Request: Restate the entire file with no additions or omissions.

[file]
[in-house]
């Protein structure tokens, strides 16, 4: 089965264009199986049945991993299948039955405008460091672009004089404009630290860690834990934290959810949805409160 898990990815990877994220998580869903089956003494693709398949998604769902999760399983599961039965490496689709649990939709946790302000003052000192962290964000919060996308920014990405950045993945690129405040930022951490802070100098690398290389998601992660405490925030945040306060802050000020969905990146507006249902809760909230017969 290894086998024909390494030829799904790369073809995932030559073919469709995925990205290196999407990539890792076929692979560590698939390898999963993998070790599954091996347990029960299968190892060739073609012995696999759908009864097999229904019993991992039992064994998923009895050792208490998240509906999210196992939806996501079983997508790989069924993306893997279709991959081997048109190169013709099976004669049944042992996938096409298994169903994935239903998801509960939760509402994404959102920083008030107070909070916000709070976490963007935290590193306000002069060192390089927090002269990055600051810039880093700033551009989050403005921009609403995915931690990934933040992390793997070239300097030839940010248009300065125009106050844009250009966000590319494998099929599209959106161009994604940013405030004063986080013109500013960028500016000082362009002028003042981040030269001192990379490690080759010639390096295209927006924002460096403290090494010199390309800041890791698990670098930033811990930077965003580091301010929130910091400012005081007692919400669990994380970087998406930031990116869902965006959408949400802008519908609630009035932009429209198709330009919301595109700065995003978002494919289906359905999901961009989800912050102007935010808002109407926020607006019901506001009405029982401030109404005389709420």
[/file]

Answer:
[in-house]
């Protein structure tokens, strides 16, 4: 089965264009199986049945991993299948039955405008460091672009004089404009630290860690834990934290959810949805409160 898990990815990877994220998580869903089956003494693709398949998604769902999760399983599961039965490496689709649990939709946790302000003052000192962290964000919060996308920014990405950045993945690129405040930022951490802070100098690398290389998601992660405490925030945040306060802050000020969905990146507006249902809760909230017969 290894086998024909390494030829799904790369073809995932030559073919469709995925990205290196999407990539890792076929692979560590698939390898999963993998070790599954091996347990029960299968190892060739073609012995696999759908009864097999229904019993991992039992064994998923009895050792208490998240509906999210196992939806996501079983997508790989069924993306893997279709991959081997048109190169013709099976004669049944042992996938096409298994169903994935239903998801509960939760509402994404959102920083008030107070909070916000709070976490963007935290590193306000002069060192390089927090002269990055600051810039880093700033551009989050403005921009609403995915931690990934933040992390793997070239300097030839940010248009300065125009106050844009250009966000590319494998099929599209959106161009994604940013405030004063986080013109500013960028500016000082362009002028003042981040030269001192990379490690080759010639390096295209927006924002460096403290090494010199390309800041890791698990670098930033811990930077965003580091301010929130910091400012005081007692919400669990994380970087998406930031990116869902965006959408949400802008519908609630009035932009429209198709330009919301595109700065995003978002494919289906359905999901961009989800912050102007935010808002109407926020607006019901506001009405029982401030109404005389709420």